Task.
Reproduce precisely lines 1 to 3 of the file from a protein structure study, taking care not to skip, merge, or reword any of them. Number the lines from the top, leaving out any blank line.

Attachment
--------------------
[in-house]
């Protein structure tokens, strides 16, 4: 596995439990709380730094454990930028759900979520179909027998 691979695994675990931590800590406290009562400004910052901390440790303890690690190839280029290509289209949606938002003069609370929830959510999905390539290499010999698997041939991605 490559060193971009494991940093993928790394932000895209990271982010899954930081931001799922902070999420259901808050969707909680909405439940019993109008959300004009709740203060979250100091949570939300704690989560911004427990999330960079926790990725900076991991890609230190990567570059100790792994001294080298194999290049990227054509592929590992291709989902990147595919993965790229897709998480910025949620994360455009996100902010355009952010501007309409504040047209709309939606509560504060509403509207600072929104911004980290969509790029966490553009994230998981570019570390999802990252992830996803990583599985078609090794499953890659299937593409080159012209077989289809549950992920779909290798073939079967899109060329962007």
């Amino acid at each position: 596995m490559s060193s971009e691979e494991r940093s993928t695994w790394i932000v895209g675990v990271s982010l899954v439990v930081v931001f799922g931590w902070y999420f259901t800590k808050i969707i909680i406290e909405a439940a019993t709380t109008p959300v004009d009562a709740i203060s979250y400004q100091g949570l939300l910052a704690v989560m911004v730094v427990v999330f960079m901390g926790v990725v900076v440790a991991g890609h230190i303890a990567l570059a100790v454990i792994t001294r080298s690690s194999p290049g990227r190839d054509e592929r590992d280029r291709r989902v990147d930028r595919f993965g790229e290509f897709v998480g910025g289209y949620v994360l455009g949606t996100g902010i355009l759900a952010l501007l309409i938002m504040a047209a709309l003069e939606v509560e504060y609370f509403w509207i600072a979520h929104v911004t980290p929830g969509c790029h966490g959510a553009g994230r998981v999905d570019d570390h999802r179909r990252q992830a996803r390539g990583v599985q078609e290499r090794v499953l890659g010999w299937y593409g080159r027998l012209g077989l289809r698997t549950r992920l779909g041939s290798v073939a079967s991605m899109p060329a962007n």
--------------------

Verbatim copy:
[in-house]
């Protein structure tokens, strides 16, 4: 596995439990709380730094454990930028759900979520179909027998 691979695994675990931590800590406290009562400004910052901390440790303890690690190839280029290509289209949606938002003069609370929830959510999905390539290499010999698997041939991605 490559060193971009494991940093993928790394932000895209990271982010899954930081931001799922902070999420259901808050969707909680909405439940019993109008959300004009709740203060979250100091949570939300704690989560911004427990999330960079926790990725900076991991890609230190990567570059100790792994001294080298194999290049990227054509592929590992291709989902990147595919993965790229897709998480910025949620994360455009996100902010355009952010501007309409504040047209709309939606509560504060509403509207600072929104911004980290969509790029966490553009994230998981570019570390999802990252992830996803990583599985078609090794499953890659299937593409080159012209077989289809549950992920779909290798073939079967899109060329962007």
């Amino acid at each position: 596995m490559s060193s971009e691979e494991r940093s993928t695994w790394i932000v895209g675990v990271s982010l899954v439990v930081v931001f799922g931590w902070y999420f259901t800590k808050i969707i909680i406290e909405a439940a019993t709380t109008p959300v004009d009562a709740i203060s979250y400004q100091g949570l939300l910052a704690v989560m911004v730094v427990v999330f960079m901390g926790v990725v900076v440790a991991g890609h230190i303890a990567l570059a100790v454990i792994t001294r080298s690690s194999p290049g990227r190839d054509e592929r590992d280029r291709r989902v990147d930028r595919f993965g790229e290509f897709v998480g910025g289209y949620v994360l455009g949606t996100g902010i355009l759900a952010l501007l309409i938002m504040a047209a709309l003069e939606v509560e504060y609370f509403w509207i600072a979520h929104v911004t980290p929830g969509c790029h966490g959510a553009g994230r998981v999905d570019d570390h999802r179909r990252q992830a996803r390539g990583v599985q078609e290499r090794v499953l890659g010999w299937y593409g080159r027998l012209g077989l289809r698997t549950r992920l779909g041939s290798v073939a079967s991605m899109p060329a962007n």